The last time I was at the Moscow International Film Festival, in 2001, I lost my rag in frustration when faced with some logistical problem that was taking too long to be fixed. Trying to mollify me, a Russian colleague said, with long-suffering Slavic wisdom, "Leslie, this is Moscow, not Cannes".
Three years on, I've come back to Moscow for the 26th edition of the festival, with that warning still ringing in my ears. The Russians are not big on efficiency, a fact I am reminded of before I even leave London, when it takes 11 hours of queuing at the Russian embassy to get my visa.
Once I get to Moscow, there are further frustrations. It's impossible to get anywhere near Meryl Streep, who's in town to collect a Lifetime Achievement Award at the closing-night ceremony. The press officer is not around and no one knows for sure when she'll be back...
Then there's the shuttle bus laid on to transport guests between the many cinemas around Moscow. Finding the battered minivan is easy enough, but since its schedule is irregular, I have to rely on a combination of the Moscow metro (only 22p a ticket, but you have to read Russian to know where you're going) or the favourite Muscovite method of transport - flagging down any old car in the street and haggling over a rouble price for getting from A to B.
Most problematic of all, not every film is subtitled in English. Some require you to wear inefficient Khrushchev-era headphones to listen to a deadpan Slavic voice reading the lines from a roughly translated script, often out of sync with the original dialogue. This somewhat impairs my viewing pleasure during Russkoye - a smart-mouthed adaptation of stories by the novelist Eduard Limonov. The Russians were laughing their heads off at the backchat, but for me much of the humour was lost somewhere between the translation and the interpreter's monotonous drone.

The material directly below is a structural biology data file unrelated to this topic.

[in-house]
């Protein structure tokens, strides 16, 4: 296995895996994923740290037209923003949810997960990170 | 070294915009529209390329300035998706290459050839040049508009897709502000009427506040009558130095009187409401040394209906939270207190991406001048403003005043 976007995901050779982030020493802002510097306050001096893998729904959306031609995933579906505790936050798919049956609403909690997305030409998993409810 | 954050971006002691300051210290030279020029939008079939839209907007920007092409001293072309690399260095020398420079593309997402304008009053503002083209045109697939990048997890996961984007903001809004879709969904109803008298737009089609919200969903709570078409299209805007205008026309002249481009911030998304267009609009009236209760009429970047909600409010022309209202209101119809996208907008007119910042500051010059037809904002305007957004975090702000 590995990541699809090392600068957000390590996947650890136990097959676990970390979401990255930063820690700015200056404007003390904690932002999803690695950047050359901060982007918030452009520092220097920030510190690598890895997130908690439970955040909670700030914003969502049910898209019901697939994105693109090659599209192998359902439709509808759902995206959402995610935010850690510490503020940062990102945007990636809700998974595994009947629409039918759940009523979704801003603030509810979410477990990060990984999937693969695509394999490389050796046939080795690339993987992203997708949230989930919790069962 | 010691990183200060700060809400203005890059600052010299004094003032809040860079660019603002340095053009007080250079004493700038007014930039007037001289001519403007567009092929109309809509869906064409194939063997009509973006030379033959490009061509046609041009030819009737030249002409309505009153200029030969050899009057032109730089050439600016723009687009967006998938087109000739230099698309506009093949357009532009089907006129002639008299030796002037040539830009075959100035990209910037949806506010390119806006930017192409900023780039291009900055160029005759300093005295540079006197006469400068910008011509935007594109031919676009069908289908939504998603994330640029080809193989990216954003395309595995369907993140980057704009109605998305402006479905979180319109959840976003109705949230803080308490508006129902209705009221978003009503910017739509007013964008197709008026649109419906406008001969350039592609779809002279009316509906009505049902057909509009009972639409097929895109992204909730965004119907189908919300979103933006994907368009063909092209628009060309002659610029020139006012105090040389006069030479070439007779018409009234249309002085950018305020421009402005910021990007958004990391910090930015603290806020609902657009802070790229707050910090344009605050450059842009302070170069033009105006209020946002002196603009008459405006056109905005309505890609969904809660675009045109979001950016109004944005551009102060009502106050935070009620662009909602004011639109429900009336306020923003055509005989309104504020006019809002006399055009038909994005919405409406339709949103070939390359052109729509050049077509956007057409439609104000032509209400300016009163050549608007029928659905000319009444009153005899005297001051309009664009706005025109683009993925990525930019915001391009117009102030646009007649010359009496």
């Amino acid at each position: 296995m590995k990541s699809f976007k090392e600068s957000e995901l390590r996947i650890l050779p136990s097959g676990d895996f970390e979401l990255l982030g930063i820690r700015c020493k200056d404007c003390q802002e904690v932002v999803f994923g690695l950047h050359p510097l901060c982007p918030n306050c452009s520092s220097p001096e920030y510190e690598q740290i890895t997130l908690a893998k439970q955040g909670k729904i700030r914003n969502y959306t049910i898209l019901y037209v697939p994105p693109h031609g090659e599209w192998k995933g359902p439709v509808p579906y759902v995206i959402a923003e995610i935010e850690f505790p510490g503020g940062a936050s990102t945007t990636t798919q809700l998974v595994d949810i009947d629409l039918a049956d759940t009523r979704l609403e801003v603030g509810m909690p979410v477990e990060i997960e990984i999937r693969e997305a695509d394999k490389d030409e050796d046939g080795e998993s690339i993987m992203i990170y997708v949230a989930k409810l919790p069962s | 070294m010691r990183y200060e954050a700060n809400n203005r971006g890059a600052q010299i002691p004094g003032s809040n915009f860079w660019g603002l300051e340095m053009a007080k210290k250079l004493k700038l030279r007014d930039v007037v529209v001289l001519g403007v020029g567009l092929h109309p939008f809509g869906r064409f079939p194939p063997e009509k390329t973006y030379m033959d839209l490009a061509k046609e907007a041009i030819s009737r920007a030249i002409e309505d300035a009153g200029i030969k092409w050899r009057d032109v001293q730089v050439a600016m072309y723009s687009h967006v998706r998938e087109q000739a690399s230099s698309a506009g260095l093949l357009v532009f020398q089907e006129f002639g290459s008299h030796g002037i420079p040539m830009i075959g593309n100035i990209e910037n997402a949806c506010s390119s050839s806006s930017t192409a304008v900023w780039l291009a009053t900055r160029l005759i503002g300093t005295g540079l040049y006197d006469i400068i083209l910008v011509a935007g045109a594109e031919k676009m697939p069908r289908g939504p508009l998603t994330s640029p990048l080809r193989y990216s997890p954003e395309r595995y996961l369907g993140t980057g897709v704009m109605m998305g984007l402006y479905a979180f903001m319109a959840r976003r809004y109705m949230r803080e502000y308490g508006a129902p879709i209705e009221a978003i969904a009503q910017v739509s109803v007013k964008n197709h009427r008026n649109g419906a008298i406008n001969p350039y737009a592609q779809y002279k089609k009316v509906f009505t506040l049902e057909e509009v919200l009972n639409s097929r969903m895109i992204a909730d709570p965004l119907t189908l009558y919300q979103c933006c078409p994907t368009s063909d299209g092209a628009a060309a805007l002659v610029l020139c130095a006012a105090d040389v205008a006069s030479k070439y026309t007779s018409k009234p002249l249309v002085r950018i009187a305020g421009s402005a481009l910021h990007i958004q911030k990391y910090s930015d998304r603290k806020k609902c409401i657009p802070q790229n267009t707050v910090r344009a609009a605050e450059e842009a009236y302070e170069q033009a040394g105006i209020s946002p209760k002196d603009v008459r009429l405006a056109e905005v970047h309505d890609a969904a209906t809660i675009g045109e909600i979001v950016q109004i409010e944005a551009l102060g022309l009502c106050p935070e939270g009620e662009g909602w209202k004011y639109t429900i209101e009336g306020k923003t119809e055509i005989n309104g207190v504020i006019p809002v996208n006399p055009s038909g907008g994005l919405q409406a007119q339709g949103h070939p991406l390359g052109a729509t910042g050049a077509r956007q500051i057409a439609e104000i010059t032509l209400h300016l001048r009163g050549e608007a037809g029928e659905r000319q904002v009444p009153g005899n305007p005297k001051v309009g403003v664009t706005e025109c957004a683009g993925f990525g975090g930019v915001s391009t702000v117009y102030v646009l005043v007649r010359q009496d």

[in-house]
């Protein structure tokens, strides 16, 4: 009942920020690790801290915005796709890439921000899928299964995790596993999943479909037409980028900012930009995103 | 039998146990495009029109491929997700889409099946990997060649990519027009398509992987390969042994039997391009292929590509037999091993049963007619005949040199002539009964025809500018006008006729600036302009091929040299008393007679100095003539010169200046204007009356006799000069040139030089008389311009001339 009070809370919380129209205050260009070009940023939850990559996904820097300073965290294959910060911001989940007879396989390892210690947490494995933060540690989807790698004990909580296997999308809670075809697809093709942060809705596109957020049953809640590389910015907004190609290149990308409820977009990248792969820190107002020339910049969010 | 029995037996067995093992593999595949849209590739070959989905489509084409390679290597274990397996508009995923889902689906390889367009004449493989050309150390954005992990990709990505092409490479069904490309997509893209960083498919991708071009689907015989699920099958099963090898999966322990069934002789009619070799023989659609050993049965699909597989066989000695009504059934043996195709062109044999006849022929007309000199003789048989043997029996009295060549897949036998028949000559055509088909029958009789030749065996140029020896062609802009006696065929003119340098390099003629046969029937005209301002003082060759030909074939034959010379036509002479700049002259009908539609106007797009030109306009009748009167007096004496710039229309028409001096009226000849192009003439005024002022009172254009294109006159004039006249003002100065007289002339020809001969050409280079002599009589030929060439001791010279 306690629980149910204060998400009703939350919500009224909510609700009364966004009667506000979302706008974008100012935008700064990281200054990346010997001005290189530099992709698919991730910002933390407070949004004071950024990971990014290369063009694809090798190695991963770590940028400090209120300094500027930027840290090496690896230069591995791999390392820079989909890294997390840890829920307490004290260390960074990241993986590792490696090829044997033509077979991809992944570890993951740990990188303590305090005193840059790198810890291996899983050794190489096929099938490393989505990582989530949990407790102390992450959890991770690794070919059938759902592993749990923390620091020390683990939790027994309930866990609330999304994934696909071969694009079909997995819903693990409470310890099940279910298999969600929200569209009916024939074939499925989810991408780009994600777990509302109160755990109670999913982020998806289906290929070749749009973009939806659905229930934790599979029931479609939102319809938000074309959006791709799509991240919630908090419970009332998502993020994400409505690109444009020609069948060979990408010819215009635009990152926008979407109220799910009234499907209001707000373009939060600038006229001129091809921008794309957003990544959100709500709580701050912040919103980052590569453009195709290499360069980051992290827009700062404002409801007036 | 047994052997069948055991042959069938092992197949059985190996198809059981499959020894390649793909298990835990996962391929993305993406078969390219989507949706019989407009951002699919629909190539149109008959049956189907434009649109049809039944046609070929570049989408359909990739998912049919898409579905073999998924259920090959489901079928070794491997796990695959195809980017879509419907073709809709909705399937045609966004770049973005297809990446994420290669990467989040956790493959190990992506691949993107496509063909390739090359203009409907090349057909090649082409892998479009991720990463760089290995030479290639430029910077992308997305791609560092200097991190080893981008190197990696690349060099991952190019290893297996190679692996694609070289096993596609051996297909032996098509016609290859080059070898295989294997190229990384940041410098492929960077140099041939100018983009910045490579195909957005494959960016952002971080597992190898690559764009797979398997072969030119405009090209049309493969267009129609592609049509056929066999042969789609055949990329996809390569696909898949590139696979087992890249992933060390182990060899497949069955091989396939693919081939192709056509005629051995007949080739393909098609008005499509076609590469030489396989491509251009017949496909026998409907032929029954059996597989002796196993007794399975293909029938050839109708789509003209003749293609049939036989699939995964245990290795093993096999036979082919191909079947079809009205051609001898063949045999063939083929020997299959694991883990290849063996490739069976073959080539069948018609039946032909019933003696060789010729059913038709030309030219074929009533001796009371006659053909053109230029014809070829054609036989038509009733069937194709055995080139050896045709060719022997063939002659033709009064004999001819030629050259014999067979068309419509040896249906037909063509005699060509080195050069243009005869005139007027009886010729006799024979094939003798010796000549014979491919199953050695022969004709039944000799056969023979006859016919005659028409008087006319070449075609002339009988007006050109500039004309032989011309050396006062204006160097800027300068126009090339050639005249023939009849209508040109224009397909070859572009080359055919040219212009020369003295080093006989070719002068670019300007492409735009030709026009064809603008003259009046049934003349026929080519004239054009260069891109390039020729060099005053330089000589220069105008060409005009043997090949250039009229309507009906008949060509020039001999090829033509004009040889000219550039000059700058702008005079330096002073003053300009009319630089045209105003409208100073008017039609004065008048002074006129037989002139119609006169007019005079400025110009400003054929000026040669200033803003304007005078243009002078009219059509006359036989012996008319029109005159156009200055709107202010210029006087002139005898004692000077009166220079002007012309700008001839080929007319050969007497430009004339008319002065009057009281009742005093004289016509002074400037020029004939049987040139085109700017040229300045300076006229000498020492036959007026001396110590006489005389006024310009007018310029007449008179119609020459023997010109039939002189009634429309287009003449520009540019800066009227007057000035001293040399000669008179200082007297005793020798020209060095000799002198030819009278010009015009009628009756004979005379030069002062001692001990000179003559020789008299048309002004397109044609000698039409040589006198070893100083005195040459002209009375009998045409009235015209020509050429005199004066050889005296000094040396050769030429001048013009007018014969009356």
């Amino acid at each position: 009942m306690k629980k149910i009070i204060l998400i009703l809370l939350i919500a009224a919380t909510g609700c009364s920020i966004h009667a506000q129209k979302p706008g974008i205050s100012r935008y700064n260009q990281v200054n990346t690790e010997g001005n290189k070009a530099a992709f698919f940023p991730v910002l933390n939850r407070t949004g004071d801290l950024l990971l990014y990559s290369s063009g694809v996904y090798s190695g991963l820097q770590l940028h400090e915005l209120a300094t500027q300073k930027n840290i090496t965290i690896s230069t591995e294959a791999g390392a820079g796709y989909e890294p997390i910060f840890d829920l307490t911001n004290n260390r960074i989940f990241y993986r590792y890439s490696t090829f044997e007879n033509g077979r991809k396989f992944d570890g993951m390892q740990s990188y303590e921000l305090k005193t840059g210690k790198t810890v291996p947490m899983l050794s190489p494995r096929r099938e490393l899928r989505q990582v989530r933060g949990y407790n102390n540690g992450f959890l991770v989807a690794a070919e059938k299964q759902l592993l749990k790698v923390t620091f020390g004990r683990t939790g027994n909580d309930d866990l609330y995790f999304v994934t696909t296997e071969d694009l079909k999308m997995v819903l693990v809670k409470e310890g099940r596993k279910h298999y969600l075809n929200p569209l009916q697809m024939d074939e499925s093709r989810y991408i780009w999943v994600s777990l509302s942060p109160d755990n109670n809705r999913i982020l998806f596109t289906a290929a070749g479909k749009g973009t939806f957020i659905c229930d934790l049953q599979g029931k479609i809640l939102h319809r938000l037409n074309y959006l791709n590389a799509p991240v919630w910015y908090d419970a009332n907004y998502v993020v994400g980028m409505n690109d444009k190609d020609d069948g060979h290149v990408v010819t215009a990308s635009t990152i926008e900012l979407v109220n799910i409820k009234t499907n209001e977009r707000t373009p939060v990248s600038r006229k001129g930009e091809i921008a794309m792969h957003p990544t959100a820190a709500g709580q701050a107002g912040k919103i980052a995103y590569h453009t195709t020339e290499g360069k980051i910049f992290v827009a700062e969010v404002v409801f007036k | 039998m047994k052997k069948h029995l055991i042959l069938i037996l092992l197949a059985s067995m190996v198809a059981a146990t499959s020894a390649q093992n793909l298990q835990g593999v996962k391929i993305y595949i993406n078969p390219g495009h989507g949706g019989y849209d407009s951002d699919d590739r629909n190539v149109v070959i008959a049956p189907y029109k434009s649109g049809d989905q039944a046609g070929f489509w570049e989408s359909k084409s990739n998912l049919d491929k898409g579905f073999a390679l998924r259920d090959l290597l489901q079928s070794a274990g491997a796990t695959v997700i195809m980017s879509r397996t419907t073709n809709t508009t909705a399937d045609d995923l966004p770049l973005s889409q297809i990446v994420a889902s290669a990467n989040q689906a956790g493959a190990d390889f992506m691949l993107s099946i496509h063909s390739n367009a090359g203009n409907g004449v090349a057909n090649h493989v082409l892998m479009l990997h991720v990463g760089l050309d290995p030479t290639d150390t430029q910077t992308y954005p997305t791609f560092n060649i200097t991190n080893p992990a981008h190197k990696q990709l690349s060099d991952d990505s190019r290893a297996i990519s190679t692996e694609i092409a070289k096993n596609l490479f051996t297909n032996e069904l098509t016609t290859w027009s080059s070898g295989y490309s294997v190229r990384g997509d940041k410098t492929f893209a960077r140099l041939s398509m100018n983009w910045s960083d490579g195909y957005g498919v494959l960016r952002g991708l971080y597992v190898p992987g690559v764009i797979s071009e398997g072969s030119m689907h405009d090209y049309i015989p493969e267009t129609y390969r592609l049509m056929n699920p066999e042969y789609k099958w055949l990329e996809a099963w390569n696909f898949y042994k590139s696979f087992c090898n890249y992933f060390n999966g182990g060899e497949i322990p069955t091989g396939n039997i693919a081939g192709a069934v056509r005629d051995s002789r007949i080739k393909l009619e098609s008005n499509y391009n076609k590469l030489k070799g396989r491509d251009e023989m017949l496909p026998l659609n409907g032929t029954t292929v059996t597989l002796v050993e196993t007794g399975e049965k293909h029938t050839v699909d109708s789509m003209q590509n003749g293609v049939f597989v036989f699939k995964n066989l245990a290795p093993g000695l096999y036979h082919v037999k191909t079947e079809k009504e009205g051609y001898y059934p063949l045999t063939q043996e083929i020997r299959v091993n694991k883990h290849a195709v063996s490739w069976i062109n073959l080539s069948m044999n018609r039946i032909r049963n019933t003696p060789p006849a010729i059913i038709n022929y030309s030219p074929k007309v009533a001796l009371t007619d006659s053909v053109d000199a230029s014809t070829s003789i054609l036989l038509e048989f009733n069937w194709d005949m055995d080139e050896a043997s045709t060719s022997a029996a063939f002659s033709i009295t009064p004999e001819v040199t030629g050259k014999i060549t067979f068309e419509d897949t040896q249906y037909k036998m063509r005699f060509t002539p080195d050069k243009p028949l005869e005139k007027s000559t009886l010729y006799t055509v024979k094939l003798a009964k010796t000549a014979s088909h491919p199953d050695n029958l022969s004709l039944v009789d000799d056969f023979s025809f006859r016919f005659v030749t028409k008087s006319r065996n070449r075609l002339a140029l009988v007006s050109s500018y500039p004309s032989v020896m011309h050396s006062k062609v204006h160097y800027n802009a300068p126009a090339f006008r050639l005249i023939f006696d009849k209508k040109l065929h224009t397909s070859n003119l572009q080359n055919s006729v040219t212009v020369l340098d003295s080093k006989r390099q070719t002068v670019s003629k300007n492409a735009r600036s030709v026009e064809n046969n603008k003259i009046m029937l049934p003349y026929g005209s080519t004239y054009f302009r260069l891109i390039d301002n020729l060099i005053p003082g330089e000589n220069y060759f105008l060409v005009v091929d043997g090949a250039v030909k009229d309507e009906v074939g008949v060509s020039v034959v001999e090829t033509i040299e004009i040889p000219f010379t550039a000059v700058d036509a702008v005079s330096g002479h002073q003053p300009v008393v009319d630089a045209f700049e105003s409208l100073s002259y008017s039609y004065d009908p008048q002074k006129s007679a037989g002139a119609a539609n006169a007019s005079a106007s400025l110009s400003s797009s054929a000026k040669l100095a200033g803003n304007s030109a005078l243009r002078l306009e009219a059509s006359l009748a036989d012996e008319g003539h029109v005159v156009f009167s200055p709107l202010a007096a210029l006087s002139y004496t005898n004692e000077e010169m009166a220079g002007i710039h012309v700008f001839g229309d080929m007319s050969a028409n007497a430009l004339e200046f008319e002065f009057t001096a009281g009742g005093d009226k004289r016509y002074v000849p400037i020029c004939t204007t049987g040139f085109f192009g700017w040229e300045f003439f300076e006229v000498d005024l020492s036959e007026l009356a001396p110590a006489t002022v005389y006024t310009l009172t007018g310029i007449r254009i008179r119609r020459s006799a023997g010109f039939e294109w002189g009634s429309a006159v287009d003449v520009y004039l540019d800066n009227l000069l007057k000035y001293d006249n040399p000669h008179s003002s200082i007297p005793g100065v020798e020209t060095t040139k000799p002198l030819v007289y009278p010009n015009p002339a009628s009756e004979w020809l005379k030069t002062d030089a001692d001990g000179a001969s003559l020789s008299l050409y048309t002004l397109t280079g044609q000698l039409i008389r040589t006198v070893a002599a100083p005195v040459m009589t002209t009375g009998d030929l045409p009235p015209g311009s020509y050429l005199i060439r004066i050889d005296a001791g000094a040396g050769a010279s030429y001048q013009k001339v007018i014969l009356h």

On the upside, it turns out to be a particularly strong year for Russian movies. A Second World War-set drama named Us is awarded the top competition prize by a jury headed by Alan Parker. Directed by Dmitri Meskhiyev, its deconstruction of heroism forms a riposte to the older generation's uncritically nationalistic films about the war.
The international Fipresci critics' jury rightly honoured Marina Razbezhkina's Harvest Time, a drama set on a collective farm in the Soviet past. One of the films I liked most was Estonia's Revolution of Pigs, an extraordinary crossbreed between American Pie 2 andIf - I salute Alan Parker and co for giving it the festival's grand jury prize.
As illustrated by Return, released in UK cinemas last Friday, and the upcoming Koktebel, which opens this December, Russian cinema is in a resurgent phase at the moment. Meanwhile, however, local Russian film fans are dismayed that Moscow's Museum of Cinema is about to lose its tatty but popular venue. I went along to an exuberant demonstration in support of the museum with Sam Klebanov, the co-head of Russia's leading arthouse distribution outfit, who is a sort of local equivalent of Jonathan Ross. While Sam rouses the crowd through a megaphone, a friend of his tells me a rumour that Return, which received no state funding, is now being used by the Minister of Culture as a stick with which to beat the director Nikita Mikhalkov (Burnt by the Sun), who wants massive government funding to make his next film. In Russia, everything is about politics and money.
That, and partying, of course. I have a blast on Saturday night at Petrovich, a club that serves up kitschy Russian disco and horseradish vodka. I get back to my hotel at 4am to meet the car the festival is sending to take me to the airport, but it never shows up. No matter, by this point I'm well versed in the art of haggling over the price of a hitchhiked ride.Reuse content